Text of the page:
By David Bautz, PhD
READ THE FULL QLGN RESEARCH REPORT
Licenses G4-Selective Transcription Inhibitors to Develop as Cancer Therapeutics
In January 2022, Qualigen Therapeutics, Inc. QLGN announced an exclusive worldwide in-license of a genomic quadruplex (G4)-selective transcription inhibitor drug program from University College London. The lead compound, QN-302, will be developed for the treatment of pancreatic ductal adenocarcinoma (PDAC). Qualigen has engaged Professor Stephen Neidle, who developed QN-302, as a scientific advisor to assist in the development of the compound.
Stretches of nucleic acids with repetitive guanine (G)-rich sequences can form higher order quadruplex arrangements (G4s). G4s can occur in genomic DNA and are widely distributed in a non-random manner in the human genome (Huppert et al., 2005). These complexes are over-represented in numerous cancer-related genes (Siddiqui-Jain et al., 2002). In addition, G4s contribute to the genomic instability of cancer cells and may be involved in the regulation of transcription and replication (Wang et al., 2019; Varshney et al., 2020). Their enhancement in cancer cells is exemplified by one study showing approximately 10,000 G4 structures in an immortalized cell line in contrast to a noncancer cell line that exhibited only approximately 1,500 G4 structures (Hänsel-Hertsch et al., 2016).
G4s can be exploited by cancer therapeutics that stabilize the structures and inhibit various cellular processes. These types of compounds are particularly attractive when targeting “undruggable” proteins such as MYC, which is upregulated in approximately 70% of all cancers and controls the expression of a wide variety of genes associated with proliferation, differentiation, apoptosis, and oncogenesis (Dang, 2012).
In April 2022, Qualigen announced three posters were presented on QN-302 at the 2022 American Association for Cancer Research (AACR) annual meeting. We report on two of the posters below, as the third poster was on structure-based drug design of QN-302 and interested investors can access that poster here. QN-302 is a tetra-substituted naphthalene diimide (ND) derivative that exhibits low nM anti-proliferative activity against a panel of human cancer cell lines (Ahmed et al., 2020). In addition, it was shown to down-regulate a large number of genes including those in the TNF, NK-kappa B, and Wnt signaling pathways. Lastly, protein levels of MAPK11 (which is overexpressed in multiple human cancers) were reduced to undetectable levels following 2x-weekly dosing of QN-302 for 4 weeks in a PDAC xenograft model.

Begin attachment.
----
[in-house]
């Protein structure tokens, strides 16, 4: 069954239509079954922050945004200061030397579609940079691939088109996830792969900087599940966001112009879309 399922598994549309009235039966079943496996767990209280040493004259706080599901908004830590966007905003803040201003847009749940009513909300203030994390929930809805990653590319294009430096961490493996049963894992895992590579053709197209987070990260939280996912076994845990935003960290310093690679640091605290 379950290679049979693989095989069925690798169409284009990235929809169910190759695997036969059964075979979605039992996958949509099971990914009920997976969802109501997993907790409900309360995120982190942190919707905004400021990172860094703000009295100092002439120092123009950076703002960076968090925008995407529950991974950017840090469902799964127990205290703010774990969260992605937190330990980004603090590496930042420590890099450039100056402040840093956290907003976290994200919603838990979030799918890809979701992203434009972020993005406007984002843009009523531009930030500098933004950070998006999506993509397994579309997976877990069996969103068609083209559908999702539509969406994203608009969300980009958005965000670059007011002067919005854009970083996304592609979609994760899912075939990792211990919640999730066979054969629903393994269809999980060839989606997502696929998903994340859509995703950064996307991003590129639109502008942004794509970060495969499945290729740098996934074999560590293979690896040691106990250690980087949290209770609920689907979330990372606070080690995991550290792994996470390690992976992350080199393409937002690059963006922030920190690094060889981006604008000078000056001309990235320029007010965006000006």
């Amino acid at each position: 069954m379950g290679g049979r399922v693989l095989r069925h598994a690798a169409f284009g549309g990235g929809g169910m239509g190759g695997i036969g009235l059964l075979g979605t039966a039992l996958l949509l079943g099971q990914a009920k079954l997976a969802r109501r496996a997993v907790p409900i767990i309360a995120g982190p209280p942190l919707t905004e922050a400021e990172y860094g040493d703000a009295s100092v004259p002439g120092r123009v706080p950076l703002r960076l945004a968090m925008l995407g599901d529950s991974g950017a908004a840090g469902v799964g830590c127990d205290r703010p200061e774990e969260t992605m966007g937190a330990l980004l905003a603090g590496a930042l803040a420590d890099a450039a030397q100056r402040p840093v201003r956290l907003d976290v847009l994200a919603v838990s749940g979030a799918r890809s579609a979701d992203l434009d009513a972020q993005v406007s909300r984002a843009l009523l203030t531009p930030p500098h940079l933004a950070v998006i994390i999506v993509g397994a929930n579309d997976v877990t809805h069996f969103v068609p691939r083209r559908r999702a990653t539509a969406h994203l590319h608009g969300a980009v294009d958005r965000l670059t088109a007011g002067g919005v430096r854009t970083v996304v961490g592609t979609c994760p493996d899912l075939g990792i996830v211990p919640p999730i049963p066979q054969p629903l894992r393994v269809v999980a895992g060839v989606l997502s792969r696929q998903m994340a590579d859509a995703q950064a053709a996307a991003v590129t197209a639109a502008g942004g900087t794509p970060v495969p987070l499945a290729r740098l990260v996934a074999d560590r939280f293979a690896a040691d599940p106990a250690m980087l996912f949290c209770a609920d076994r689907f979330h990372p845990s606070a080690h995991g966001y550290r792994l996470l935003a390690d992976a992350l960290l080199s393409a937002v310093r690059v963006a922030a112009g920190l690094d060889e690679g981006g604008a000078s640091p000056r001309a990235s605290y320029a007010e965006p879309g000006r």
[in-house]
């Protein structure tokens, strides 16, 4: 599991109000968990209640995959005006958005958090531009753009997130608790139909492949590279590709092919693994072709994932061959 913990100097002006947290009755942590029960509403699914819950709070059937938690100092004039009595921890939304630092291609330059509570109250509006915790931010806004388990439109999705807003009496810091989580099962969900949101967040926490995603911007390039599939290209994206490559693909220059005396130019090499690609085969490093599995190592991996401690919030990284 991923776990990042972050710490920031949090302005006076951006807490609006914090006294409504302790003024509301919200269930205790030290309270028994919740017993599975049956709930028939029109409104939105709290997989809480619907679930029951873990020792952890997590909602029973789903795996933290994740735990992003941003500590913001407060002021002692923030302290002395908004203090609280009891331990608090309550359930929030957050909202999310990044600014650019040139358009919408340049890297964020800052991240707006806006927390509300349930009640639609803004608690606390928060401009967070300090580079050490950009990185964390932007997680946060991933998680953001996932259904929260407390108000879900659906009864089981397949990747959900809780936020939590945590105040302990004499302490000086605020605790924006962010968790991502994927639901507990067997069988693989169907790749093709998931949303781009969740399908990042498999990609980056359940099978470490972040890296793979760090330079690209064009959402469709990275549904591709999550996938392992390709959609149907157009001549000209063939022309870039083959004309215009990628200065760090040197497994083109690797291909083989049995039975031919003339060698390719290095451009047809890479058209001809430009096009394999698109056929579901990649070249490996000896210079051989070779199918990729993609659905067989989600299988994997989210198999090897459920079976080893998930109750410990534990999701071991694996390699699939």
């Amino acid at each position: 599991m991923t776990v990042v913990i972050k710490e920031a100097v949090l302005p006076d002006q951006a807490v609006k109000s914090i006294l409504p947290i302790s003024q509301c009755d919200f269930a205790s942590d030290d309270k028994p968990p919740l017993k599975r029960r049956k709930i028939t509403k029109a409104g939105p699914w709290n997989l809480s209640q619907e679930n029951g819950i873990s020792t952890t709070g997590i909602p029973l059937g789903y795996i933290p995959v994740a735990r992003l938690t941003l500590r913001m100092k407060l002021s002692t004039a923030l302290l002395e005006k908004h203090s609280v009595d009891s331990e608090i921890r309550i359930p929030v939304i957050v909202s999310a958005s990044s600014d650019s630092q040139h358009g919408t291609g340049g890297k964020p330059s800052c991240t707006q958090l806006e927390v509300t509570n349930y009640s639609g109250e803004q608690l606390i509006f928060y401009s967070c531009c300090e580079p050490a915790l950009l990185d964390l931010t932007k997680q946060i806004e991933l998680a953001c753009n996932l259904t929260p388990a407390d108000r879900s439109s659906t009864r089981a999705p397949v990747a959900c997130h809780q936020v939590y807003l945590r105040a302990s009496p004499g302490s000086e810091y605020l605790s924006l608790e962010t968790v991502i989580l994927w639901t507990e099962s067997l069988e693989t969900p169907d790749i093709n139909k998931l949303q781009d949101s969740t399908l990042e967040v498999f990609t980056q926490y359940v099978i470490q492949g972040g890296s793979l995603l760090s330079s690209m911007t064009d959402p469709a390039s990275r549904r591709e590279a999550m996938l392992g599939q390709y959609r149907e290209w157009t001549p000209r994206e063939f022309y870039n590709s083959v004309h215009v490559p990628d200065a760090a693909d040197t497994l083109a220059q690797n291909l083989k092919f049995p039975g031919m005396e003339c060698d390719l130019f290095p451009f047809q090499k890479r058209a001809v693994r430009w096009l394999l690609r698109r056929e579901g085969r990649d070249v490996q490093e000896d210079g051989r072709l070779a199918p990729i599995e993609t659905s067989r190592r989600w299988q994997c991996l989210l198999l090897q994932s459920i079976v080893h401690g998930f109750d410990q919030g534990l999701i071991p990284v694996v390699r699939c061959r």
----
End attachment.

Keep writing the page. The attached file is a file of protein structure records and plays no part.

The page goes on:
“The potent quadruplex-binding compound QN-302 shows potent anti-proliferative activity in a prostate cancer cell panel and anti-tumor activity in an in vivo model of metastatic prostate cancer” (Williams et al., 2022).
This study was a follow up on earlier results that showed two early-generation ND compounds were active in both androgen-positive and androgen-negative prostate cancer cell lines (Mitchell et al., 2013). This study utilized the PC-3 cell line, which is derived from a metastatic carcinoma following androgen suppression therapy and thus serves as a model for castration-resistant prostate cancer. Abiraterone (Zytiga®) was utilized as a comparator. QN-302 exhibits an IC50 value against the PC-3 cell line of 3 nM while abiraterone has an IC50 of 4820 nM. In the PC-3 xenograft model, QN-302 was administered at 1 mg/kg IV twice weekly while abiraterone was administered at 200 mg/kg PO, both over a 28-day period. The following graph shows that QN-302 produced statistically significant anti-tumor activity (P=0.0008 vs.vehicle) while abiraterone showed anti-tumor activity but at a reduced level compared to QN-302 (P=0.0382 vs. vehicle).
The following table shows IC50 values calculated using the XTT proliferation assay. Four compounds (CM03, QN-302, Abiraterone, Enzalutamide) were evaluated against five prostate cancer cell lines, with results for the PC-3 cell line highlighted in blue. QN-302 exhibits the lowest IC50 value of any of the four compounds against all the cell lines tested.
“The potent quadruplex-binding compound QN-302 shows anti-tumor activity in patient-derived in vivo models of pancreatic cancer” (Neidle et al., 2022).
This study examined the anti-tumor activity of QN-302 against six patient-derived xenograft models for human PDAC. Immunocompromised mice were implanted subcutaneously with tumor fragments. After the tumors had reached a size of 150-300 mm3, mice (n=7 per group) were intravenously administered BIWx4 with vehicle, QN-302 (1 mg/kg), or gemcitabine (15 mg/kg). The following charts show potent anti-tumor activity for QN-302 (denoted “UCL Agent”) in three of the six tumor models that were examined. No anti-tumor activity was seen in three other models, however that is likely the result of clonal evolution altering the original patient tumor characteristics. This is exemplified by contrasting gemcitabine responses in the patient and the xenograft model. For example, model CTG-2184 showed susceptibility to gemcitabine in the xenograft model, however the patient that tumor sample was derived from was gemcitabine resistant. Regardless, it is highly encouraging that QN-302 shows activity in a very difficult to treat cancer type.